Saturday, June 29, 2013
The Door of no Return
Cape Coast Castle is believed to have been built as a trading Lodge which was subsequently enlarged until it became a fortification. The lodge was first occupied by the Dutch in 1637, and was captured by the Swedes later. Finally in1664 it was captured by the British who renamed it Cape Coast Castle.
This Castle served as the seat of British administration in the Gold Coast until the administration moved to Accra in March of 1877.
Slaves were kept in the dungeons of Cape Coast Castle, while waiting to be transported to the new world as they called it, 1000 male slaves and 500 female slaves occupied the Castle at any giving time in separate dungeons, slaves were often locked up for 6 to 12 weeks, waiting for their turn to be shipped off to foreign lands. Conditions were not sanitary during this waiting period, urine and feces covered the floors of the dungeons.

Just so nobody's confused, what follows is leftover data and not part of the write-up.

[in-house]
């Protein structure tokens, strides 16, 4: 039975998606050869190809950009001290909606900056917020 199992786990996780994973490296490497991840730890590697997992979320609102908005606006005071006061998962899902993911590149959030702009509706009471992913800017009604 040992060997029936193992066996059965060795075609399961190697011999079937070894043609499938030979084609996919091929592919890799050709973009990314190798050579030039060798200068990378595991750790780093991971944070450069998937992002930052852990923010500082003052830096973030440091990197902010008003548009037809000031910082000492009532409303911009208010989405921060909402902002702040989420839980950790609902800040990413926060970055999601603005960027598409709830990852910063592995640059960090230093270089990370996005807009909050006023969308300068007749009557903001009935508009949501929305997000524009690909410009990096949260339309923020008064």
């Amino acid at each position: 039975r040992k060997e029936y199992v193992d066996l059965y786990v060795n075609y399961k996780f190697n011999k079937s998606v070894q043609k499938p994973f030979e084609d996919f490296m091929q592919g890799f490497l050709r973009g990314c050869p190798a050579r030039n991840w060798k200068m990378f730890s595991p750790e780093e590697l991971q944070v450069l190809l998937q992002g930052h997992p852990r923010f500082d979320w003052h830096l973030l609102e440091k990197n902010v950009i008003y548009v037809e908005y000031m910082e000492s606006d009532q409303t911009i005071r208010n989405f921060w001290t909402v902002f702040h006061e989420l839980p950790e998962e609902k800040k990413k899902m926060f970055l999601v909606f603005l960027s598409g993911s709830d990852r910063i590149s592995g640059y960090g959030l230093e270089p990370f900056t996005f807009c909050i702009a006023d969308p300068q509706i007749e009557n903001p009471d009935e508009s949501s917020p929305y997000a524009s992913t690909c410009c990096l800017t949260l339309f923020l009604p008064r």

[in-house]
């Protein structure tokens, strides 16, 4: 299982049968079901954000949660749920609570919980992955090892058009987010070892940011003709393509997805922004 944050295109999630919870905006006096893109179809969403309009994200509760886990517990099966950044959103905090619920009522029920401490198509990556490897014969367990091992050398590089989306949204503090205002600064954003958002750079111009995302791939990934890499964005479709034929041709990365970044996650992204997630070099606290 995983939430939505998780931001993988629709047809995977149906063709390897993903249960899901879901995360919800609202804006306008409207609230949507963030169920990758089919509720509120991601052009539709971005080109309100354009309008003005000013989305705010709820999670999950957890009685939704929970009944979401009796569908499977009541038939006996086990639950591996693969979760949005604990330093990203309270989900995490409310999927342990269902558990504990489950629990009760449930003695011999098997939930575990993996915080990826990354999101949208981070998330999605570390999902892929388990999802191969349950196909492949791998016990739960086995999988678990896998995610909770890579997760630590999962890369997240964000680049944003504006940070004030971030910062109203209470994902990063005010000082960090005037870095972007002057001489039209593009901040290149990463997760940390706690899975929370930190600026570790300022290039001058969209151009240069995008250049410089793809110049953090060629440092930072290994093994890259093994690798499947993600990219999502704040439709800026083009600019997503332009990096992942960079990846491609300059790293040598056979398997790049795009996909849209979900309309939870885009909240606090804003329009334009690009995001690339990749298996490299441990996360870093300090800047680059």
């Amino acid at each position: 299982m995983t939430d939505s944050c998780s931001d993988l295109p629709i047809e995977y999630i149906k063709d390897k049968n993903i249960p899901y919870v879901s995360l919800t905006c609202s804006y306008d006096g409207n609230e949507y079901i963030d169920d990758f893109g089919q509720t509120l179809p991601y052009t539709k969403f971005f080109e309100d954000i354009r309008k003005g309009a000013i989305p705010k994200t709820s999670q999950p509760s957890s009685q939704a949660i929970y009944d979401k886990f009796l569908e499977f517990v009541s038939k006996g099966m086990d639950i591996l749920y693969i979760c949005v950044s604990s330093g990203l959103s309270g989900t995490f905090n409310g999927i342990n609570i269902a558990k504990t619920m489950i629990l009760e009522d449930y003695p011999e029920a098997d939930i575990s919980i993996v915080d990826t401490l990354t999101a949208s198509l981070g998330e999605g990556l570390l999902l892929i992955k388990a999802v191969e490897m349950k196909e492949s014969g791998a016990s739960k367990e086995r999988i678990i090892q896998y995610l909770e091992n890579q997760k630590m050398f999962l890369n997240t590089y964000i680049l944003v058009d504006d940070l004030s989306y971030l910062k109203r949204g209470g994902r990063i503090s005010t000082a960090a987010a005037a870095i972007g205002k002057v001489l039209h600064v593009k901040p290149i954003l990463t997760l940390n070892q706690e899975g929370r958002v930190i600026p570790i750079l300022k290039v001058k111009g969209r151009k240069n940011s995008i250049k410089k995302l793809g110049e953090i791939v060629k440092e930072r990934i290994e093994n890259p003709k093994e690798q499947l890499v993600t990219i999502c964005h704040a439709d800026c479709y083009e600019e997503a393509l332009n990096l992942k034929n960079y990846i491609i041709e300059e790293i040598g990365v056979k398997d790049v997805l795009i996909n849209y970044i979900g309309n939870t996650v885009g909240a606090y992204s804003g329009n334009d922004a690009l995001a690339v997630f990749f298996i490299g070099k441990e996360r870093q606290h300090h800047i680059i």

I chose this topic for my maiden blog because my maternal routes hail from Cape Coast, and the story of slavery is very personal to me, some of my ancestors were taken away on the slaves ships into the new world, and I will never know their names.
Today, I look into most African American faces focusing on their features, and I ask myself, could they be from Cape Coast? or could they be part my family lineage? but the answer, I will never know.
In order to seek comfort for my self, I have decided to start an art quilt piece called the the 'Door of no Return.'
I believe that I will be atoned with the spirits of my ancestors whose names I wish I could speak, and I know that this art work which I am so excited about, will re-awaken the ancestral spirit, and will serve as history even though taken away, still lives on.
I dreamed this piece in the works, in shades of red to honer the lives that were lost during the slave voyages, and preserve through art, the memory, for generations yet unborn.